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Sleeping in coach/LSL coach seating


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#1 Guest_kendoggbyrd_*

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Posted 08 March 2018 - 01:14 PM

I can't afford a Bedroom this time around to my trip to NYC so I was going with coach.

But I've heard horror stories of rude people on their cell phones in the middle of the night, its too cold in coach, and too crowded, the seats on the trains are too uncomfortable, etc.

Can someone who has rode in coach please school me on a typical overnight trip in coach? 



#2 Maglev

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Posted 08 March 2018 - 01:31 PM

I took a cross-country trip in coach when I was a teenager, and recently rode the overnight train from Washington to Boston.  If you are sensitive to noise, lights, and physical discomfort, you will not have a good trip sitting up in coach overnight.

 

I find the temperatures on Amtrak to be generally comfortable.  It is a good idea to dress with layers so that one may adapt to the surrounding temperature. 


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#3 tomfuller

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Posted 08 March 2018 - 03:38 PM

If this is the Lake Shore Limited, pay the extra to ride in Business Class which is in the front section of the Cafe car. The seats are more comfortable and is in a 2+1 arrangement. You are less likely to have anyone talking on a cellphone. In the past 16 years I have slept many thousands of miles in coach. I carry a pillowcase in my carry on. If it is warm enough, I stuff my coat in the pillowcase to use as a pillow..

Last May, my wife and I rode Business Class from Chicago to Erie and Erie back to Chicago about 10 days later. I used my CPAP both ways and slept pretty well.



#4 KmH

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Posted 08 March 2018 - 03:43 PM

I sleep good enough in coach that I'm sufficiently rested the next day, even if I have a seatmate overnight.

I think a large part of it has to do with a person's attitude. Many convince themselves in advance there is no way sleeping in coach could work.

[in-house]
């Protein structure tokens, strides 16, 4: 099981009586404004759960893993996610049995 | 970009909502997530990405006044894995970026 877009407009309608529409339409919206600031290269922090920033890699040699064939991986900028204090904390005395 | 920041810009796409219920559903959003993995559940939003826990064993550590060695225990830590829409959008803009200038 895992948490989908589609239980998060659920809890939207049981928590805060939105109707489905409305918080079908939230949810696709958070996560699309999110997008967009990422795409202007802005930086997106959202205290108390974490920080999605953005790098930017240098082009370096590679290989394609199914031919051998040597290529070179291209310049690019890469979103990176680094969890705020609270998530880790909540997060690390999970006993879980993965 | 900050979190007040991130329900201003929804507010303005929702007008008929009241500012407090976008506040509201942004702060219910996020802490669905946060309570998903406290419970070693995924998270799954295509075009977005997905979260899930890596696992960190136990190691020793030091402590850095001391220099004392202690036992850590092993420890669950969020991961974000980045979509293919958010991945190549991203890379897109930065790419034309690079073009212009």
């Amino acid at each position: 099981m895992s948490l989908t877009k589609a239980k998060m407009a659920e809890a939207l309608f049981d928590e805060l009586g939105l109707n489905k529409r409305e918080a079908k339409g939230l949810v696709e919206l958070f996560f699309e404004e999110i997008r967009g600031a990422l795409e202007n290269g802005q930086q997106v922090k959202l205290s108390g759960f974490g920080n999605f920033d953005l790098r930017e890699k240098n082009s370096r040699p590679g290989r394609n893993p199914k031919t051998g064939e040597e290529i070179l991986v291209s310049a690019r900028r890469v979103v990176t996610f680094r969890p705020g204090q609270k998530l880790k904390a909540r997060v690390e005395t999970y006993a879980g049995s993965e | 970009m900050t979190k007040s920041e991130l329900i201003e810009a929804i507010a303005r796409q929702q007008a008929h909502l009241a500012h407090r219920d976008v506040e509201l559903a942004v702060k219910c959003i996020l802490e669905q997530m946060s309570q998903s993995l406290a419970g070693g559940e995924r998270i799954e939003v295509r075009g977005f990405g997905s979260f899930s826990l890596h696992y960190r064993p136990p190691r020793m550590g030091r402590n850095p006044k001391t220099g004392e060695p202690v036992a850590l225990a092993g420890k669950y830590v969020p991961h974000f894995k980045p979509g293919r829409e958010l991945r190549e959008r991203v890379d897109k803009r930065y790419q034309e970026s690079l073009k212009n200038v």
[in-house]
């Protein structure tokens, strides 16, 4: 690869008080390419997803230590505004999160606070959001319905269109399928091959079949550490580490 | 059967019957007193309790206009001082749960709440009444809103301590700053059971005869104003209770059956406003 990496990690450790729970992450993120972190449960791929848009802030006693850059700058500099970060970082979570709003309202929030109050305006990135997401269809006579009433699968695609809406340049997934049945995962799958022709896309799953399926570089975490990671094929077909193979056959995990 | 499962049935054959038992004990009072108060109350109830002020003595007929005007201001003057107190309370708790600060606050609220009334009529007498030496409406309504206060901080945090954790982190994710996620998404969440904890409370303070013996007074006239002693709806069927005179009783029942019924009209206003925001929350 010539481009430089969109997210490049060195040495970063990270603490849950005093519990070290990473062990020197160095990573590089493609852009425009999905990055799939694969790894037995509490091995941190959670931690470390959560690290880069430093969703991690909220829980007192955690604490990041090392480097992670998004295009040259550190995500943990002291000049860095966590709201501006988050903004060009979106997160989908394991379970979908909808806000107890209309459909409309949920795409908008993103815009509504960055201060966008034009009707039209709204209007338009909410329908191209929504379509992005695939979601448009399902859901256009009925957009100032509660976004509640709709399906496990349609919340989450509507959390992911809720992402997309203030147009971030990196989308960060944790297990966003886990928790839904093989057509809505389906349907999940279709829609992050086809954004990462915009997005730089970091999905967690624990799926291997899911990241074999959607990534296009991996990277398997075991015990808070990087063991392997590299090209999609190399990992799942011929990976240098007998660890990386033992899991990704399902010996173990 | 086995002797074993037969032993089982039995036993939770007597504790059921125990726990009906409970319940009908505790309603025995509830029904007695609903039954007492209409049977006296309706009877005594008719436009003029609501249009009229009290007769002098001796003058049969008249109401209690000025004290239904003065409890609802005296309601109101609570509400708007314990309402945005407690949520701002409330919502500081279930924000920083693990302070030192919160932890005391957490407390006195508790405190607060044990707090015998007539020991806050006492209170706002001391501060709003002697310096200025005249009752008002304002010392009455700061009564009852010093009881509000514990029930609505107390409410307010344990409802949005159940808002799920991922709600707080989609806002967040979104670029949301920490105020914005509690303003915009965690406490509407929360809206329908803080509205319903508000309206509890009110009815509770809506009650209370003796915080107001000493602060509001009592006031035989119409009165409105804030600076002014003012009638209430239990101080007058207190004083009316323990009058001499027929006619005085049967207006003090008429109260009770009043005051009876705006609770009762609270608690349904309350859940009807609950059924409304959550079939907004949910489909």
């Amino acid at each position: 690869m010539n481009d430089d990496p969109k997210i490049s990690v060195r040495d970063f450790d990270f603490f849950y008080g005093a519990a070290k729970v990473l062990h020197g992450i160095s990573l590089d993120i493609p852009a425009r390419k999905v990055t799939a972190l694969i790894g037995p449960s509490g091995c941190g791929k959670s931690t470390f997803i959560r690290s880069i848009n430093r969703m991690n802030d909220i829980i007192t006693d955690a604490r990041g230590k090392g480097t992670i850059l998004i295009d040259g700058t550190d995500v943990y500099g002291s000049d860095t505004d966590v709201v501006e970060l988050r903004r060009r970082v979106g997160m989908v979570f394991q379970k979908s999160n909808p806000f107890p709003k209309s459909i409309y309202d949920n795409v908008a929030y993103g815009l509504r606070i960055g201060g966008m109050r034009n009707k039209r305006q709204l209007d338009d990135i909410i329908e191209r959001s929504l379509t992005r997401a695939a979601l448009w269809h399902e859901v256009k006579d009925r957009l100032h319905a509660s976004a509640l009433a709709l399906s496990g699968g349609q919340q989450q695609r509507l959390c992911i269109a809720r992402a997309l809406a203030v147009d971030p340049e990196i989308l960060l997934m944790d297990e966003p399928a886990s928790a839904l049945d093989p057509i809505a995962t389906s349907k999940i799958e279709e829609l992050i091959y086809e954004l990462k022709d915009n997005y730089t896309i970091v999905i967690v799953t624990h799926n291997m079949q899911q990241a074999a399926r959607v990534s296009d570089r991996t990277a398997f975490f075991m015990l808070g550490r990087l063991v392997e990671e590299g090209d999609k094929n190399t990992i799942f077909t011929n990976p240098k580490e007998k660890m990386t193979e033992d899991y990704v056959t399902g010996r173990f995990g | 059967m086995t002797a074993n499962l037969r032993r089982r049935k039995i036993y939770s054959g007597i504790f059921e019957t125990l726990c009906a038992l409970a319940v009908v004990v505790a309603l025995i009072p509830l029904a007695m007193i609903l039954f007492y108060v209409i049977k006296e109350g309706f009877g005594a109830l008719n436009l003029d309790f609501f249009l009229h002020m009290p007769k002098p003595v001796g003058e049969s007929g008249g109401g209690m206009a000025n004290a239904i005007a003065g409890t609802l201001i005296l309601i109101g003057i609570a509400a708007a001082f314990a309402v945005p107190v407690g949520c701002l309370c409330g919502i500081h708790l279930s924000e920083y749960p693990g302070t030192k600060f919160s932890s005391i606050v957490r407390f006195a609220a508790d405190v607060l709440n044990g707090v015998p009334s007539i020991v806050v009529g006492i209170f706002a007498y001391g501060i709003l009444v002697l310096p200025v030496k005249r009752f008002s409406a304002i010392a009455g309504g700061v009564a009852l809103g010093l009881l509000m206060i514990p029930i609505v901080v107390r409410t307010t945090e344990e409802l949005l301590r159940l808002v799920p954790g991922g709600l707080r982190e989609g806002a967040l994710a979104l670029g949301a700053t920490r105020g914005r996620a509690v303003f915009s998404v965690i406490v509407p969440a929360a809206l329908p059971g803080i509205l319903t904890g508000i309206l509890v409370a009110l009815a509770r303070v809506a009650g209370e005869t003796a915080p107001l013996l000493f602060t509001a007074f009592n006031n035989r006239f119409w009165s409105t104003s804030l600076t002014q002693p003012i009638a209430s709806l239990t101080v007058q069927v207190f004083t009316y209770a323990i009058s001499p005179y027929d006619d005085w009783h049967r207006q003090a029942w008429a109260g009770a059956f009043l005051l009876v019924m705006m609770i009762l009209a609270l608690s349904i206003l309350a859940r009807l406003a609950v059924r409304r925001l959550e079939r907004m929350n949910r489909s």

My last train trip I slept 2 consecutive nights in coach, had a Roomette for 1 night, and then slept 2 more consecutive nights in coach.

I had a neck pillow and a travel blanket with me and both definitely helped.

 

I've slept in way less comfortable circumstances from time to time. Like sitting to sleep on a narrow rock ledge 1800 feet up a cliff in Yosemite Valley during a snowstorm.

For warmth we each had a bivouac bag, a down jacket w/hood, and wool mittens.

You just tie an anchored rope around your waist so you don't fall to your death if somehow you fall off the ledge

  

I've never had trouble with people on their cell phones

No doubt, I sleep better in a sleeper.


Edited by KmH, 08 March 2018 - 03:44 PM.

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#5 zepherdude

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Posted 08 March 2018 - 03:56 PM

My sleep has been hit and miss. I take a pillow and small bankie. The seats are not that bad and have a good foot rest. One eventually falls asleep out of pure fatigue.


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#6 Devil's Advocate

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Posted 08 March 2018 - 04:04 PM

Out of dozens of trips I cannot recall sleeping soundly in Amtrak coach even one single time.  When I was a child I was too excited to sleep and as an adult I'm too uncomfortable to sleep.


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#7 SarahZ

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Posted 08 March 2018 - 04:31 PM

If I can’t get/afford a room for a trip involving an overnight, I fly.

Coach is perfectly fine for day trips.
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#8 Rail Freak

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Posted 08 March 2018 - 04:44 PM